Published on January 1, 2014
by Alexis Conason, Psy. in Eating Mindfully
Did you resolve to lose weight this New Year? If so, you are not alone. “Lose weight” is the #1 New Year’s resolution for 2014. Many people link weight loss with health improvements. In fact, “Stay fit and healthy” is the #5 most popular resolution. These resolutions are supported by the weight loss industry, which has a financial interest in “helping” you make weight loss resolutions. In January we are bombarded with advertisements for diet plans and various weight loss methods. In addition to the media, people who are overweight or obese are often encouraged
by their physicians to lose weight through dieting as a means of improving health. Given the emphasis on weight loss for health improvements, I think that it is important to ask: does losing weight actually lead to long-term health
Recently, a group of researchers tackled this question. In “Long-Term Effects of Dieting: Is Weight Loss Related to Health?” Tomiyama, Ahlstrom, and Mann (2013) explored the relationship between dieting, weight loss, and health
outcomes. The researchers reviewed 21 previously published randomized controlled trials that examined weight loss diets with a follow-up period of at least 2 years. They investigated health outcomes including total cholesterol,
triglycerides, systolic and diastolic blood pressure, and fasting blood glucose.
The researchers found that participants in the dieting conditions lost an average of 2 pounds from starting the diet to follow-up. This was about 3 pounds more weight loss than the control condition. In addition to weight loss, the dieting groups experienced some minor health improvements, many of which would not be considered clinically significant. These health improvements are described below.
The dieters experienced a reduction in blood pressure of 2.37 mmHg for systolic and 2.71 mmHg for diastolic. This was 2.21 mmHg lower for systolic blood pressure and 0.50 mmHg lower for diastolic blood pressure than the control group.In terms of fasting blood glucose (a test used to diagnose diabetes), participants in the dieting conditions averaged a decrease of 0.05 mmol/L. Two large studies reviewed reported on the incidence of diabetes. Both reported that diabetes was significantly reduced by 58% in the dieting group when compared to a control group. Tomiyama et al. note that both of these studies included exercise in the diet group but not the control group, making it difficult to know whether diet or exercise was responsible for the reduced incidence of diabetes in the dieting groups. Participants in the dieting groups experienced small decreases in both cholesterol and triglyceride levels. Diets did not lead to any significant reductions in coronary morbidity or mortality.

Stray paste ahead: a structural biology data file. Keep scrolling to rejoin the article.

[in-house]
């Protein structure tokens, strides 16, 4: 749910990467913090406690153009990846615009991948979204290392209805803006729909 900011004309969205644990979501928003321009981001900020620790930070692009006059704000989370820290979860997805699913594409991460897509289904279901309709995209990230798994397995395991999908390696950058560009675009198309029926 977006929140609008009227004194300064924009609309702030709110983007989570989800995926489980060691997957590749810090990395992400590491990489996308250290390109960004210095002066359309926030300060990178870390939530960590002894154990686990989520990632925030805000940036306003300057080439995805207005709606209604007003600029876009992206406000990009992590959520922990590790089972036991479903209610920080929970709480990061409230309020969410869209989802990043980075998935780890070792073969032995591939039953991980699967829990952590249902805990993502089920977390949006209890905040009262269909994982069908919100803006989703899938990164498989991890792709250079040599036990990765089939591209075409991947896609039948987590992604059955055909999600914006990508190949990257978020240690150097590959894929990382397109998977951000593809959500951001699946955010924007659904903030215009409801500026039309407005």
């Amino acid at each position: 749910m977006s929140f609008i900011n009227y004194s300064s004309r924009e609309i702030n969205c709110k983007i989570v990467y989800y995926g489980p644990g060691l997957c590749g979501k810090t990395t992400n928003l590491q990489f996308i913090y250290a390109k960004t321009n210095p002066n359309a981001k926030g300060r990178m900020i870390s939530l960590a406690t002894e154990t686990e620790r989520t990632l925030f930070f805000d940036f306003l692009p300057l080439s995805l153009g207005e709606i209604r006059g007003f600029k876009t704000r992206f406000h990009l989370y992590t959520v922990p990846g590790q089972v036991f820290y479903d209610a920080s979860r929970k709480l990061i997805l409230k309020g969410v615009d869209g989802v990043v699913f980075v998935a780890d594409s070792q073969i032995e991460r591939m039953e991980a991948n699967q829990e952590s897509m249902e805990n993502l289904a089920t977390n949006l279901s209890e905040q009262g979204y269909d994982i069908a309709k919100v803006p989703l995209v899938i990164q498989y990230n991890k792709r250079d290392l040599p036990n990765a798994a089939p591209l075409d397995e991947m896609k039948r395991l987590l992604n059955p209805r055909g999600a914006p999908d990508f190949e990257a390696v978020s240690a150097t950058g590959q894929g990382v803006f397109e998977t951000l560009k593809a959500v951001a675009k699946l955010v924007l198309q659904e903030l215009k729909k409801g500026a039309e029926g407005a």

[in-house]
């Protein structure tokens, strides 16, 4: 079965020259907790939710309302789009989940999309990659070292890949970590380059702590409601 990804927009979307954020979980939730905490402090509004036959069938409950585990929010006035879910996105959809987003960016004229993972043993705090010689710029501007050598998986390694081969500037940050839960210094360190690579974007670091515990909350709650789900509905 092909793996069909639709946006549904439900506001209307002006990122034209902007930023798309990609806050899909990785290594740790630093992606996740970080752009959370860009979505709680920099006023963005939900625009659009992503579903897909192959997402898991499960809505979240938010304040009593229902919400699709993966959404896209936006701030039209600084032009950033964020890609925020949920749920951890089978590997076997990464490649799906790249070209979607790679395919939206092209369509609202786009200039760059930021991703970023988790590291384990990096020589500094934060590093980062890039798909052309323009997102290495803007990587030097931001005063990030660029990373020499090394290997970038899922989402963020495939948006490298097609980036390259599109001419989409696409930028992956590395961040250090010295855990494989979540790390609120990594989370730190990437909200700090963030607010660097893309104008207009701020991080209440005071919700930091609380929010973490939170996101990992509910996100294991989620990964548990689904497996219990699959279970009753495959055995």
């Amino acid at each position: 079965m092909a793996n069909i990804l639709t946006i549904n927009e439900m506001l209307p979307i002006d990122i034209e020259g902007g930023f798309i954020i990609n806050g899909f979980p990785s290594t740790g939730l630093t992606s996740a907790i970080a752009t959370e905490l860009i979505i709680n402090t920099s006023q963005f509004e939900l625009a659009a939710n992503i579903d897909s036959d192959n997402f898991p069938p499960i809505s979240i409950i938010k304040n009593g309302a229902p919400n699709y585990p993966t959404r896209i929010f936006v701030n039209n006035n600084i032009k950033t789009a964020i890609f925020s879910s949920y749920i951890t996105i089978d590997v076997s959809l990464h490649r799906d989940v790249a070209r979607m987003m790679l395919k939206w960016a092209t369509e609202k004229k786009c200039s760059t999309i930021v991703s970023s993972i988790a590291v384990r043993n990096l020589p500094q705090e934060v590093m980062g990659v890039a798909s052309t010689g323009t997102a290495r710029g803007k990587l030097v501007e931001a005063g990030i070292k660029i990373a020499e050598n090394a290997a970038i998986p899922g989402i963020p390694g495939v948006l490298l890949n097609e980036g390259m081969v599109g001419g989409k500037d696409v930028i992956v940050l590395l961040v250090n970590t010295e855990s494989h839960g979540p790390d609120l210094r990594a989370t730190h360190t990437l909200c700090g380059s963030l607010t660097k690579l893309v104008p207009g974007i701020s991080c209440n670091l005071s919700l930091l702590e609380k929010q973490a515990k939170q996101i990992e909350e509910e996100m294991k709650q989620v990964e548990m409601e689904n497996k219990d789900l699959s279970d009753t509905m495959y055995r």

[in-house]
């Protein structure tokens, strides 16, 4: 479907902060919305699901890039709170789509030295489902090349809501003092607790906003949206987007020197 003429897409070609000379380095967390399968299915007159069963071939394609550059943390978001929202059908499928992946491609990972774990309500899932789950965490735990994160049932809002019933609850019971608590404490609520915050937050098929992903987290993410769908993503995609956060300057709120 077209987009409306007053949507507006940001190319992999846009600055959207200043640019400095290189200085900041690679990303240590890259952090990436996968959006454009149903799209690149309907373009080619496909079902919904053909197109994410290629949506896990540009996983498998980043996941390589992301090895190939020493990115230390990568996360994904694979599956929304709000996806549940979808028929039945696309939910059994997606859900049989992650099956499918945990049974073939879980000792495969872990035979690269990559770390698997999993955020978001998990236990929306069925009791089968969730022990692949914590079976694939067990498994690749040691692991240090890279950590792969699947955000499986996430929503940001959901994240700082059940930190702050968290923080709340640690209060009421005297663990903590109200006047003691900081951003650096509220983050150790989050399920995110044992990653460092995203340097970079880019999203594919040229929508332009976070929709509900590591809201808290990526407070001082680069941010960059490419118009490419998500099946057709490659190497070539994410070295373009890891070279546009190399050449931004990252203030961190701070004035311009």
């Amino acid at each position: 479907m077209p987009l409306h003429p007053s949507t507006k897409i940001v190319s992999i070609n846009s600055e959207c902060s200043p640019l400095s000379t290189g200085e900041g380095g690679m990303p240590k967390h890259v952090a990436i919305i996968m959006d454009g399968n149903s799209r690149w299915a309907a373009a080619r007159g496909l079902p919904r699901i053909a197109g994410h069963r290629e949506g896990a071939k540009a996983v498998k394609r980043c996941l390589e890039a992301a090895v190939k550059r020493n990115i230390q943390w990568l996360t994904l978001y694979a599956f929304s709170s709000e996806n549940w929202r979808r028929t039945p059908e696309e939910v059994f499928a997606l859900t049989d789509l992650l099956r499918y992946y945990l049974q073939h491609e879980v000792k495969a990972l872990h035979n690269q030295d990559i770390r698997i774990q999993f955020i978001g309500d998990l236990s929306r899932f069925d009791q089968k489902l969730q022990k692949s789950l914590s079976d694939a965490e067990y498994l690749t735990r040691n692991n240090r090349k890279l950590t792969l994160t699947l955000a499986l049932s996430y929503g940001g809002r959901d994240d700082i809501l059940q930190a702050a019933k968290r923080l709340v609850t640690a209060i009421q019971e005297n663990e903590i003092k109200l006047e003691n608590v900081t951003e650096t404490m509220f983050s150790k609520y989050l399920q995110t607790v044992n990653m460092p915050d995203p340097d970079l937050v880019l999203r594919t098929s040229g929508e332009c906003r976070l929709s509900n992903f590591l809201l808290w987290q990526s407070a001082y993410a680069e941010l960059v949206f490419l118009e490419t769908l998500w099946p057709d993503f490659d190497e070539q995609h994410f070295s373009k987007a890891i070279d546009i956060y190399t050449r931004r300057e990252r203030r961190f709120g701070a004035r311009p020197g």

The researchers then asked, were these health improvements related to weight loss? Their conclusion was NO. The authors’ analyses indicate that any health improvements that were found in the dieting groups were not related to weight loss. Some possible explanations for the improvements that the authors pose are
exercise, changes in nutritional intake (ie. increased fruits and vegetables, increased fiber, decreased sodium), differences in medical care, and social support.
So, while dieting may lead to some minimal improvements in health (many of which would not be considered clinically meaningful), these improvements are not related to weight loss. Again, it turns out that weight is not the key factor underlying health.
If you are one of the millions of Americans who will make a New Year’s Resolution today, consider “staying fit and healthy” rather than “lose weight.” Remember that the two are NOT the same! We can improve our health independent of weight loss and healthy bodies come in a diverse range of shapes and sizes. For
2014, resolve NOT to diet! Join the growing movement against dieting and.
Reference: Tomiyama, A. J., Ahlstrom, B., & Mann, T. (2013). Long-term effects of dieting: Is weight loss related to health? Social and Personality Psychology Compass: